Recently, members of the UHS AAPI (Asian American and Pacific Islander) Affinity group shared resources and details about Lunar New Year and the recent rise in violence directed at the Asian community. We have included the email below (minus details of a Zoom event that has already occurred) and hope that you will take some time to review and explore the details within.
February 9, 2021
Normally, the lead-up to Lunar New Year is supposed to be a time of joy and celebration for Asian Americans. However, considering the many unfortunate attacks against the community recently, we felt that it was imperative to speak up and raise awareness for these serious injustices. Still, we ask that you pause and inquire within yourself and your body about what you can take in right now before you continue reading.
Anti-Asian Hate Crimes
Throughout the pandemic, there has been a startling rise in acts of racism and xenophobia against Asian Americans. As you may know, there has been a very significant surge in these incidents over the past couple of weeks alone. Many of them have targeted Asian elders in particular and taken place right here in the Bay Area. Violence and discrimination against Asians often go unnoticed, so we are disturbed to see such brutal hate crimes receiving only some attention from national news.
In light of these attacks, we highly encourage you to take the time to learn more and raise awareness about what’s been happening. To start, we’ve compiled a list of resources for further reading, but while recent events are only now being spotlighted, they’ve also heightened existing concerns around rising anti-Asian bigotry, especially with the pandemic that initially sparked this sentiment. AAPI plans to hold a processing space and address these issues once we return from February break.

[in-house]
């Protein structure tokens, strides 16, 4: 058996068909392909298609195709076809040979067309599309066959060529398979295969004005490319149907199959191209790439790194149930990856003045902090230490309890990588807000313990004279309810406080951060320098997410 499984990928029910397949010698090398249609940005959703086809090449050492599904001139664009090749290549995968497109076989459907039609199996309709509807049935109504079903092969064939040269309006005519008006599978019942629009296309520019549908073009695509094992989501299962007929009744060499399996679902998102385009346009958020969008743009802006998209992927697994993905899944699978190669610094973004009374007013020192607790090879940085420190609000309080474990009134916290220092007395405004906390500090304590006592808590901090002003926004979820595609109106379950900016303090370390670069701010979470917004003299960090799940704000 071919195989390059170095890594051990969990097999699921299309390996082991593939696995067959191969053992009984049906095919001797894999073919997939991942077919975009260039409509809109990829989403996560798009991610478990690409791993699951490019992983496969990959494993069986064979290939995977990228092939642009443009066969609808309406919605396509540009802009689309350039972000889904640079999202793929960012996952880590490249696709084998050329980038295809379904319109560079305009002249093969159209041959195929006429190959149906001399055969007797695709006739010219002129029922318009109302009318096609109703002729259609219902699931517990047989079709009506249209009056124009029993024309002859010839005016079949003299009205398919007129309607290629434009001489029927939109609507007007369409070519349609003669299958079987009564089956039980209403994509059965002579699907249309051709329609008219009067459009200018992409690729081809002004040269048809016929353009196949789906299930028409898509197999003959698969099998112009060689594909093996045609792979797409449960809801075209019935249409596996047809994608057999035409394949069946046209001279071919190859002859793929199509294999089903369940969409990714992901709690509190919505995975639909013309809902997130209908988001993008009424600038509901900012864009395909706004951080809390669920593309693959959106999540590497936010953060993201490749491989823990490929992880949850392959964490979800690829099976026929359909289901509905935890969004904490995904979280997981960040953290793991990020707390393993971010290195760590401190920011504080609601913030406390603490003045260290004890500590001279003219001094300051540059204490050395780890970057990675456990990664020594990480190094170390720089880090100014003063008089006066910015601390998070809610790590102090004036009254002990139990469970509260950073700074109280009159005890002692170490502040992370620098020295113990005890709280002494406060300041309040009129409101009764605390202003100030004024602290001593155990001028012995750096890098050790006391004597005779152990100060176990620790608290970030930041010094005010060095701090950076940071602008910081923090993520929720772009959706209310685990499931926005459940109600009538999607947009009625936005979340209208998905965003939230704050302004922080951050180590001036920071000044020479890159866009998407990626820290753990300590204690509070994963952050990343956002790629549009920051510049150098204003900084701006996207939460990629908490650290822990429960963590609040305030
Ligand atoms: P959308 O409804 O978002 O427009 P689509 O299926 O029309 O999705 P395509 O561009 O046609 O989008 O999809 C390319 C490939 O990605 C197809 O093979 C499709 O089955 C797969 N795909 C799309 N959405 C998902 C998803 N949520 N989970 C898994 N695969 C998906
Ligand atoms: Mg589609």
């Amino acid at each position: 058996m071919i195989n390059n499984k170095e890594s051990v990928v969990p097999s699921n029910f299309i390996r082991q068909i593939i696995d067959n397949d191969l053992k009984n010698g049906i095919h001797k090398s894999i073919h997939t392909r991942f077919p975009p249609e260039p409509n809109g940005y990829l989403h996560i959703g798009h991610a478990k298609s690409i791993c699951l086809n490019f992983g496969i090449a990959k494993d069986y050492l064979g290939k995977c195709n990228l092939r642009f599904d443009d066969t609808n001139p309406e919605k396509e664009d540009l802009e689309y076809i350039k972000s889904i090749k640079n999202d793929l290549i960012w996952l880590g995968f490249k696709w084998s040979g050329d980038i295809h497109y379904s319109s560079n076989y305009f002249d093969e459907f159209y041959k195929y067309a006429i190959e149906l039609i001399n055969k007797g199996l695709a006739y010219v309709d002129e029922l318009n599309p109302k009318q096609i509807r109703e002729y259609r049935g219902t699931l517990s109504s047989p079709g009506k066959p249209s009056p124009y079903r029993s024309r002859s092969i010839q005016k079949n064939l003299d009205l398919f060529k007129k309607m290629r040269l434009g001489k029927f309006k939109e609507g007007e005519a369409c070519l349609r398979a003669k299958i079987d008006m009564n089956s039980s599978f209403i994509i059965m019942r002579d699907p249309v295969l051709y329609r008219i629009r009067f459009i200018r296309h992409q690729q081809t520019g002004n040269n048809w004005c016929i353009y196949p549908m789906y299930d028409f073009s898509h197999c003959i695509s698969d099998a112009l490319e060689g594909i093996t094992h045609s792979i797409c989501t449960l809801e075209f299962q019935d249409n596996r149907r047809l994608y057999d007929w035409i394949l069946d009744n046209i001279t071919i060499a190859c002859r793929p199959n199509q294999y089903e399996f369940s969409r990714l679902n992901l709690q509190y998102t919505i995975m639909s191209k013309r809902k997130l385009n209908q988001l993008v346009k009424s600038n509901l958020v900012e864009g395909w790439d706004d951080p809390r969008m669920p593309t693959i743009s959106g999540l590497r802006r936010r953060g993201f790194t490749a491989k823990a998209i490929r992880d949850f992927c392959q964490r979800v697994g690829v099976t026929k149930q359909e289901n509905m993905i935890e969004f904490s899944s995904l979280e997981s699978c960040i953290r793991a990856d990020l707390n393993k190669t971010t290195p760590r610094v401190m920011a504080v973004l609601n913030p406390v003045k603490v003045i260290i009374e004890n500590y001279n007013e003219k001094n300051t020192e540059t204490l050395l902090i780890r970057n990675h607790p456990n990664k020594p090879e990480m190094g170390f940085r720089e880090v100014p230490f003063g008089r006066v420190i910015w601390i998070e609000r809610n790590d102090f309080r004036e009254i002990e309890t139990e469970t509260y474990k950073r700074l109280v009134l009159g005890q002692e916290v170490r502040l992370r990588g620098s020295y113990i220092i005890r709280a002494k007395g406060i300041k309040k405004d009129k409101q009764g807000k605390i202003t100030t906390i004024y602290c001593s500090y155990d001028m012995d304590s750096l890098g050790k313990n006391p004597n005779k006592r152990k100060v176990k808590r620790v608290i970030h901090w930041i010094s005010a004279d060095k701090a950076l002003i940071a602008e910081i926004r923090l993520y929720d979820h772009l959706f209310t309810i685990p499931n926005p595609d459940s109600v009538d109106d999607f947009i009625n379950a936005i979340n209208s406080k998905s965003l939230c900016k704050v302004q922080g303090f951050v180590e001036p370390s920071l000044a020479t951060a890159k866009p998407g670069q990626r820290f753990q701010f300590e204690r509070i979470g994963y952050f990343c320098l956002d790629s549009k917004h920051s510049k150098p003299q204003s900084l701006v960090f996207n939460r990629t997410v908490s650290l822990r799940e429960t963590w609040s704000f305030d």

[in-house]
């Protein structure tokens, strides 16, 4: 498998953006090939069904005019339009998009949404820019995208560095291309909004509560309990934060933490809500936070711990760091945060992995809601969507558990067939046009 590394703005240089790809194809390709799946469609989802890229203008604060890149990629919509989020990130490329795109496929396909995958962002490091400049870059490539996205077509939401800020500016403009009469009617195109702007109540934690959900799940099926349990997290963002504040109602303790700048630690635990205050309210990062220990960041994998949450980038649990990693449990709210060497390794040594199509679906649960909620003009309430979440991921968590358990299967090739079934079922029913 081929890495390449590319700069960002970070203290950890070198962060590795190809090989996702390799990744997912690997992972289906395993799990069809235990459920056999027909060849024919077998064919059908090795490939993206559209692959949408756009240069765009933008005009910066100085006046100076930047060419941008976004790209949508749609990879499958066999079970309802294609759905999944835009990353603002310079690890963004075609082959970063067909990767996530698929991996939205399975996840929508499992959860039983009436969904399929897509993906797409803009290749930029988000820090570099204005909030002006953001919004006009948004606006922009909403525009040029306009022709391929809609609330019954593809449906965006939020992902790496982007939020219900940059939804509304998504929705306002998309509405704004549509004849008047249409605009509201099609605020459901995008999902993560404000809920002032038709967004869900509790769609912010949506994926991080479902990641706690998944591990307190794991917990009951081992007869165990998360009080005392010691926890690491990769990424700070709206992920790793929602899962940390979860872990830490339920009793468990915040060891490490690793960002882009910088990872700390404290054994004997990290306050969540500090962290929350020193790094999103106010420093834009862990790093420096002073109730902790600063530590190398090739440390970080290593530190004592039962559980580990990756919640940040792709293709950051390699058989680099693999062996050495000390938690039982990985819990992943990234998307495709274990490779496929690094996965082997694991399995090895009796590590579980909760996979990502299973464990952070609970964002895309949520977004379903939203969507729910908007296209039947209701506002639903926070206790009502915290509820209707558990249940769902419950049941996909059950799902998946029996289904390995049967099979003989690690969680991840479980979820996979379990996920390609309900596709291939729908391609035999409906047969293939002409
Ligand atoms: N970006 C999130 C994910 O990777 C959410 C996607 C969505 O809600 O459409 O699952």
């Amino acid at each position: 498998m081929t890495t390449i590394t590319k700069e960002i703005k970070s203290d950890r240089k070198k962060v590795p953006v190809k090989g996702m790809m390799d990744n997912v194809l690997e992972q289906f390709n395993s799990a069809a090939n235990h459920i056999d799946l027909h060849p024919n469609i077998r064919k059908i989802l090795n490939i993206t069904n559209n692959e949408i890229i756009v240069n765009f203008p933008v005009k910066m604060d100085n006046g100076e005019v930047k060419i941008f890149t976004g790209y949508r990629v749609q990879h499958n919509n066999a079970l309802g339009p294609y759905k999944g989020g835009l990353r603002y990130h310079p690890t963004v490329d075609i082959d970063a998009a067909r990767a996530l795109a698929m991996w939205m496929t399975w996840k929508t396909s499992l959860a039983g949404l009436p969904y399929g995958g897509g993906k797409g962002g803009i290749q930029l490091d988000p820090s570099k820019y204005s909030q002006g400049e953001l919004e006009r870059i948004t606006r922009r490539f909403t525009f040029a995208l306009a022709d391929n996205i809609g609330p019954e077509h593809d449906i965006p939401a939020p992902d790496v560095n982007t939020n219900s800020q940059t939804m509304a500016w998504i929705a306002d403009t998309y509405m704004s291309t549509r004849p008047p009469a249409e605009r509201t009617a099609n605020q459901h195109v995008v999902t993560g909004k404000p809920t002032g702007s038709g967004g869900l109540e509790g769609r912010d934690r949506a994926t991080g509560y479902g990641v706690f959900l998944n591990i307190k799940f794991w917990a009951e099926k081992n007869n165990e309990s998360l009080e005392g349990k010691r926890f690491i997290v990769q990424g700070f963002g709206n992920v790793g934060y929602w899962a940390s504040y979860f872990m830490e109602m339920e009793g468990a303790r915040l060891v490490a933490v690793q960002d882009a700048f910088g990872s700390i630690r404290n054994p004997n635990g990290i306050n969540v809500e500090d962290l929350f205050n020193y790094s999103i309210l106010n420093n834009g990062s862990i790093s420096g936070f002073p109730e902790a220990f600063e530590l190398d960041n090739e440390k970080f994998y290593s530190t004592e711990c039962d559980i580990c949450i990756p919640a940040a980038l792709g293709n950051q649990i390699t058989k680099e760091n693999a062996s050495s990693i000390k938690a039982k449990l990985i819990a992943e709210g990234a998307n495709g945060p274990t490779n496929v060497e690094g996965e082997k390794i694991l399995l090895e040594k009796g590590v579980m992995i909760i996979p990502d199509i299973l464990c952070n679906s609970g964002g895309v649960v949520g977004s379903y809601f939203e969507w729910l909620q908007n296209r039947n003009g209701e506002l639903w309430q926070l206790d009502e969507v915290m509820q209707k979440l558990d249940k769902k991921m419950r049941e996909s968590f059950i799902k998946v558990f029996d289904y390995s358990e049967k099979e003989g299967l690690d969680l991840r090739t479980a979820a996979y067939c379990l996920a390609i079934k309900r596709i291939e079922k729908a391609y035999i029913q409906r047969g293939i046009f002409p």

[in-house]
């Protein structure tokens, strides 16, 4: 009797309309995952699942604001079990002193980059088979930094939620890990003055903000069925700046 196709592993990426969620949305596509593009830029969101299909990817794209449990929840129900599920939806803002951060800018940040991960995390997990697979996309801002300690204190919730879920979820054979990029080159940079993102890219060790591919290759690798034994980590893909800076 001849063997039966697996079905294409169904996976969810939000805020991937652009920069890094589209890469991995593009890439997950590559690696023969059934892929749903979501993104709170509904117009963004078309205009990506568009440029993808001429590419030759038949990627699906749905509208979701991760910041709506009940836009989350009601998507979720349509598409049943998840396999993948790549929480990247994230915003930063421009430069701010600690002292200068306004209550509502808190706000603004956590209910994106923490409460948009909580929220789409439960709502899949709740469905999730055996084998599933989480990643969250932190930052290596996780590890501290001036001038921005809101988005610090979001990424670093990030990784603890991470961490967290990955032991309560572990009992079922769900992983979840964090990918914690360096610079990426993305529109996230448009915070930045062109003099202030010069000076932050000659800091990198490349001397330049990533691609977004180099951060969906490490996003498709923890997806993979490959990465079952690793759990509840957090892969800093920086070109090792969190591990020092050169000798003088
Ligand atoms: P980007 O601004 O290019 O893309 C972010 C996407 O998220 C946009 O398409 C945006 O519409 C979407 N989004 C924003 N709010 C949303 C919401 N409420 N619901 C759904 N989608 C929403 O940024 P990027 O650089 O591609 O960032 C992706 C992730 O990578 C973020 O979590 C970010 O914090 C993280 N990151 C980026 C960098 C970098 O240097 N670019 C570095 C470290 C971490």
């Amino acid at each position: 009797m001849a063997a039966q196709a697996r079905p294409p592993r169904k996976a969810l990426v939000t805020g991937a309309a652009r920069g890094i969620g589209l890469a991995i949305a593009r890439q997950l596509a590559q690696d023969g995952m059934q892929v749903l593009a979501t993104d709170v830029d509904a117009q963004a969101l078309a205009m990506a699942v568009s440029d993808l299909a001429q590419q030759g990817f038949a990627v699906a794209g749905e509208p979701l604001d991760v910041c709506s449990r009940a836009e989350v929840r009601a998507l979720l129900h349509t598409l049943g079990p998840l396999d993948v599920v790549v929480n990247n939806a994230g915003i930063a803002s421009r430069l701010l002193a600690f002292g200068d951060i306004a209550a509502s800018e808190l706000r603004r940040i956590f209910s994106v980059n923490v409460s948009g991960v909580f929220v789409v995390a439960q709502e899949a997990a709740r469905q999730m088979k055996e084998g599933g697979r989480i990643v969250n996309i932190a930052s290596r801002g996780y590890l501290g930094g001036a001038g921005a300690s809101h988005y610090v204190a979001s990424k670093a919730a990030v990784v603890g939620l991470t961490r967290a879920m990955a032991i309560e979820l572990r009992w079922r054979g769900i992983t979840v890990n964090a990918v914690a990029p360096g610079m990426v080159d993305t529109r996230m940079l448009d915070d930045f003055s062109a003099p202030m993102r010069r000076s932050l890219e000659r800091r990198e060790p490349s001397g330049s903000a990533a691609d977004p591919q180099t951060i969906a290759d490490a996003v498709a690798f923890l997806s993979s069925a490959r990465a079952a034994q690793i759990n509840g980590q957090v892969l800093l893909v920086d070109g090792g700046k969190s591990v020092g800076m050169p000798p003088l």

AAPI Restaurant Map
Now more than ever is it necessary to support our local Asian community, so the students and faculty of AAPI created a map of our recommendations for the best Asian cuisine in the Bay Area. We hope the next time you’re craving takeout that you’ll browse this map of our favorite spots and help out these small businesses, especially this Friday, February 12th!
Lunar New Year - link to Canva infographic!
UHS will not be in session on February 12th because it is the start of Lunar New Year, which is a holiday celebrated by China (Chunjie), Vietnam (Tết), Korea (Seollal), Tibet (Losar), Mongolia (Tsagaan Sar), and other Asian countries. Also known as the Spring Festival, it has no fixed date because it starts with the first new moon on the lunar calendar and ends 15 days later on the first full moon.
Lunar New Year is thousands of years old and based on various legends—one popular one is that there was a dragon called Nian, who went around the villages feasting on human flesh on New Year’s Day. To scare off Nian, the villagers would paste red decorations (since Nian feared the color red), burn lanterns, and create loud noises with firecrackers.
Traditionally, families gather on New Year’s Eve and New Year’s Day, so it is important to allow those in our community who celebrate this holiday the day off to partake in festivities so integral to their culture. Lunar New Year activities may include cleaning the household, religious ceremonies honouring ancestors, setting off firecrackers, and exchanging red envelopes with money for family members. It is also a time of reunion (considered the world’s largest annual human migration), with family members traveling to gather for large feasts composed of foods like banh chung (a Vietnamese rice cake with mung bean and pork), nian gao (Chinese sweet glutinous rice cake), and tteokguk (Korean rice cake soup).
2021 is the Year of the Ox according to the Chinese Zodiac calendar. Symbolizing hard work, positivity, and honesty, it is with the characteristics of the ox that we hope to tackle these trying times with resilience and hold some semblance of optimism for the new year.
Happy Lunar New Year!
Your AAPI Leaders and Faculty Sponsors
Sarah, Jeanette, Mason, Pierre, and Joanne